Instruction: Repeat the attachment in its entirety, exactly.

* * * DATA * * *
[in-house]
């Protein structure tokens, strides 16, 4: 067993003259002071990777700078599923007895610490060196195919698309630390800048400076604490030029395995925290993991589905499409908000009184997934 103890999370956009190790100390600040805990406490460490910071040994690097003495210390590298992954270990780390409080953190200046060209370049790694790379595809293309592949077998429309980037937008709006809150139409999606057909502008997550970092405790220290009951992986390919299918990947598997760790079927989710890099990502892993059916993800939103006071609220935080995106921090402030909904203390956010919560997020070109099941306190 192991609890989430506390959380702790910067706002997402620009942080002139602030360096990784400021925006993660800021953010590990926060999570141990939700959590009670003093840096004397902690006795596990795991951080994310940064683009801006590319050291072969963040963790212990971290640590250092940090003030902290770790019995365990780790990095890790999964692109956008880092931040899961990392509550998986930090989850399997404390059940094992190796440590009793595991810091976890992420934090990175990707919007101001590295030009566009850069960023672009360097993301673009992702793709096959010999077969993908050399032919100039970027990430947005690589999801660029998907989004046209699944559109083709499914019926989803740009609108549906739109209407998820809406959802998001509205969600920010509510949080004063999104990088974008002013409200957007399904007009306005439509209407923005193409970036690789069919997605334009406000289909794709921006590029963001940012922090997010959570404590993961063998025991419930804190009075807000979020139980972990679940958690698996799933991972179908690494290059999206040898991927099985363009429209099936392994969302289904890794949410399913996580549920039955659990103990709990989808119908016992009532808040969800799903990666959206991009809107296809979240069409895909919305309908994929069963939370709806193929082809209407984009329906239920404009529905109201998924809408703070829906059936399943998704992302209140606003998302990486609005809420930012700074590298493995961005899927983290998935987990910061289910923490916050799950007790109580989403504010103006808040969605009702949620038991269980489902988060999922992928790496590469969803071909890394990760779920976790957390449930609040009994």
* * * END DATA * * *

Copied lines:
[in-house]
């Protein structure tokens, strides 16, 4: 067993003259002071990777700078599923007895610490060196195919698309630390800048400076604490030029395995925290993991589905499409908000009184997934 103890999370956009190790100390600040805990406490460490910071040994690097003495210390590298992954270990780390409080953190200046060209370049790694790379595809293309592949077998429309980037937008709006809150139409999606057909502008997550970092405790220290009951992986390919299918990947598997760790079927989710890099990502892993059916993800939103006071609220935080995106921090402030909904203390956010919560997020070109099941306190 192991609890989430506390959380702790910067706002997402620009942080002139602030360096990784400021925006993660800021953010590990926060999570141990939700959590009670003093840096004397902690006795596990795991951080994310940064683009801006590319050291072969963040963790212990971290640590250092940090003030902290770790019995365990780790990095890790999964692109956008880092931040899961990392509550998986930090989850399997404390059940094992190796440590009793595991810091976890992420934090990175990707919007101001590295030009566009850069960023672009360097993301673009992702793709096959010999077969993908050399032919100039970027990430947005690589999801660029998907989004046209699944559109083709499914019926989803740009609108549906739109209407998820809406959802998001509205969600920010509510949080004063999104990088974008002013409200957007399904007009306005439509209407923005193409970036690789069919997605334009406000289909794709921006590029963001940012922090997010959570404590993961063998025991419930804190009075807000979020139980972990679940958690698996799933991972179908690494290059999206040898991927099985363009429209099936392994969302289904890794949410399913996580549920039955659990103990709990989808119908016992009532808040969800799903990666959206991009809107296809979240069409895909919305309908994929069963939370709806193929082809209407984009329906239920404009529905109201998924809408703070829906059936399943998704992302209140606003998302990486609005809420930012700074590298493995961005899927983290998935987990910061289910923490916050799950007790109580989403504010103006808040969605009702949620038991269980489902988060999922992928790496590469969803071909890394990760779920976790957390449930609040009994």